There are only american bigots to be blinded by their own death wish of debt-taxes-debt.Since the USA will once more enjoy their unique privilege of being saved again by the rest of the world US $ getting back to their source in Washington DC and Wall Street. This process was studied long time ago by a french economist , Jacques Rueff , he named it the " double helix " . When deflation grips the rest of the world , the world US $ holders rush to repatriate their US $ back to the USA and therefore the external deficits are erased ., the US currency rises et voilà.

Gold will resume its fall to 1000, Silver will fall to 13 then 10, it's a matter of time and wait. Again there is no inflation, especcially in a globalized economy where it' s so easy to produce goods cheaper everywhere . So Gold becomes useless because it has nothing to hedge again .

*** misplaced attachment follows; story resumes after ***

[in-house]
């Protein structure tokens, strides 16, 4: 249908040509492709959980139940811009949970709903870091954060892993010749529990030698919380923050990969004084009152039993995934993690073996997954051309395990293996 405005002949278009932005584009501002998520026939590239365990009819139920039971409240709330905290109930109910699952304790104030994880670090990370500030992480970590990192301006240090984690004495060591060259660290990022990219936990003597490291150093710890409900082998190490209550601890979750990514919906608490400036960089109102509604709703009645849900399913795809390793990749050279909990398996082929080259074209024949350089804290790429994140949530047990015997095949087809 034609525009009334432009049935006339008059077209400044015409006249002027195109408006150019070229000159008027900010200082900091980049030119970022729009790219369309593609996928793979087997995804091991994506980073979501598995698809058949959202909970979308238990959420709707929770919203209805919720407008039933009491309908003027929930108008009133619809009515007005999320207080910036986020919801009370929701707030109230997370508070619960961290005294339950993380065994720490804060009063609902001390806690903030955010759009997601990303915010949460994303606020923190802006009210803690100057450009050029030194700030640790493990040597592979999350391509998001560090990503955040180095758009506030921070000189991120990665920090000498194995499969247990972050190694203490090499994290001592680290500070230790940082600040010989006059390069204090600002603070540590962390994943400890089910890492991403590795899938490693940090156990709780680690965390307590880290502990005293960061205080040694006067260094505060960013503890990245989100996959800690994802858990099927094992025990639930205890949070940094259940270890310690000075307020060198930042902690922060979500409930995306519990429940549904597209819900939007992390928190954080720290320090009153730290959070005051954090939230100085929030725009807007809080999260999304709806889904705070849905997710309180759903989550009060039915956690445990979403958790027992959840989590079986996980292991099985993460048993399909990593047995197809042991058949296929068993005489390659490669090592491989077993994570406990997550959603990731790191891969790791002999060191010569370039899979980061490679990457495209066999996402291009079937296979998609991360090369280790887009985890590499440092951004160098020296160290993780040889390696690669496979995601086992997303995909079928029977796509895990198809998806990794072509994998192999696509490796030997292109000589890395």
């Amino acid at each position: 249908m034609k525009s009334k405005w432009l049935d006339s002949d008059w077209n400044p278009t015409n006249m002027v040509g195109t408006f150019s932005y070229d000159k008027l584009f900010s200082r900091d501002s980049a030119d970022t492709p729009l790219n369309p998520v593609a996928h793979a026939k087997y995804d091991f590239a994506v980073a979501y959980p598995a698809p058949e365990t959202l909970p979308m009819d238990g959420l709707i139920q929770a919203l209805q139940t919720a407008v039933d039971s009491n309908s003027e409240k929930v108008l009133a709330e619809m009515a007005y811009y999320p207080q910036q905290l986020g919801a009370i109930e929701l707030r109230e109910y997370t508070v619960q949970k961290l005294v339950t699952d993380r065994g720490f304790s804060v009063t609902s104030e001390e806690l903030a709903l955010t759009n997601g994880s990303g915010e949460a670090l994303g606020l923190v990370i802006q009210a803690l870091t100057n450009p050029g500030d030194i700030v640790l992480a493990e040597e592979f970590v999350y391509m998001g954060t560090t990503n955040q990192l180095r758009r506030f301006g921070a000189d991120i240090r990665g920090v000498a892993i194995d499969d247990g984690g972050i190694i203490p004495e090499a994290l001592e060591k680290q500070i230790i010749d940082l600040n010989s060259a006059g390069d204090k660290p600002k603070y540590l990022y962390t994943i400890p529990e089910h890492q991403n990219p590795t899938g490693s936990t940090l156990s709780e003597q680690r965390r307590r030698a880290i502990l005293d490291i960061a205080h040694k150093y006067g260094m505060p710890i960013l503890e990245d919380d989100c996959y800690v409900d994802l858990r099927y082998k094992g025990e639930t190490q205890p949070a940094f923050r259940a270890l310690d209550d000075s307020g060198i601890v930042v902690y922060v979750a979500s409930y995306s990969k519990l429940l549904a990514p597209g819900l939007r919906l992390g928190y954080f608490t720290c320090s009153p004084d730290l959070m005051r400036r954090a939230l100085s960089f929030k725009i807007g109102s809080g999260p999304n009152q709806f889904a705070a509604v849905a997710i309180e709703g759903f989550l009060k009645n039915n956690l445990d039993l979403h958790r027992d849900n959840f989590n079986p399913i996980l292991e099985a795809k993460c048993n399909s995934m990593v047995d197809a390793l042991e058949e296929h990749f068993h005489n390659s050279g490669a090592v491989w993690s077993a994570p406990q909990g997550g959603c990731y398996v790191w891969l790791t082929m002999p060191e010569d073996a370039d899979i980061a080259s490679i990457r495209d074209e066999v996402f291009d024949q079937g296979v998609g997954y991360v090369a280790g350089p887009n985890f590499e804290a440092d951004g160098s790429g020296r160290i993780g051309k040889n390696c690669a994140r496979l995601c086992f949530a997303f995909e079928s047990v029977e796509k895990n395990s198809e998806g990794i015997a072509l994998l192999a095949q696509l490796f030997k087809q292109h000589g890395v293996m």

I will buy Lukoil when oil will be around 50. 

Jim H's picture
Jim H
Status: Diamond Member (Offline)
Joined: Jun 8 2009
Posts: 2385
Excellent analysis Dave

The divergence between gold and oil continues to pique my interest.  I still think it means that something is up.  Oil's drop is so massive and so unusual and it is screaming deflation and the rest of the commodities seem to be in general agreement, and yet gold and silver both are generally moving higher.

Is it Chinese physical buying?  The long-awaited COMEX default?  Some other mysterious cause?  Has gold been declared money somewhere?  Maybe there really are hints of shortages that are now being reflected in the futures markets.  I really don't know.  But it does seem gold bullish.  I'd be more sanguine if the junior miners weren't misbehaving so badly.

- See more at: http://www.peakprosperity.com/discussion/89715/pm-daily-market-commentar...